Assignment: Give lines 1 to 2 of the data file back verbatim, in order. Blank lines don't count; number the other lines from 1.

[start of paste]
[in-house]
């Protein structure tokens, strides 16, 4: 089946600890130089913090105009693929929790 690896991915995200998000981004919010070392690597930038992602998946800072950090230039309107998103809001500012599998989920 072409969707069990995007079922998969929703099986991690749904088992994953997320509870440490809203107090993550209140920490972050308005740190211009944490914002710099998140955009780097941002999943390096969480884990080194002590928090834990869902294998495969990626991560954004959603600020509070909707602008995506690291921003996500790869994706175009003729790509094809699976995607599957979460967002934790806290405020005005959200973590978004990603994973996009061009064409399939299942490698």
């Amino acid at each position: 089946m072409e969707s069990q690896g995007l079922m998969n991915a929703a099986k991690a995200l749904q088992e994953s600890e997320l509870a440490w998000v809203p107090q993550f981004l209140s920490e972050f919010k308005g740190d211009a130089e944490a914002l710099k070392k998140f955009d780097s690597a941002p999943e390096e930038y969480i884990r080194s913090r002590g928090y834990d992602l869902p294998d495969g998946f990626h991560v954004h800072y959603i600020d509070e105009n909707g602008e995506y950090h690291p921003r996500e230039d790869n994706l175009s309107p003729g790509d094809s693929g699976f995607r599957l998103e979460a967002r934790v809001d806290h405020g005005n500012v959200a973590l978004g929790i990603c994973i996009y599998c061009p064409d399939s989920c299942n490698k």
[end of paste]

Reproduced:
[in-house]
């Protein structure tokens, strides 16, 4: 089946600890130089913090105009693929929790 690896991915995200998000981004919010070392690597930038992602998946800072950090230039309107998103809001500012599998989920 072409969707069990995007079922998969929703099986991690749904088992994953997320509870440490809203107090993550209140920490972050308005740190211009944490914002710099998140955009780097941002999943390096969480884990080194002590928090834990869902294998495969990626991560954004959603600020509070909707602008995506690291921003996500790869994706175009003729790509094809699976995607599957979460967002934790806290405020005005959200973590978004990603994973996009061009064409399939299942490698």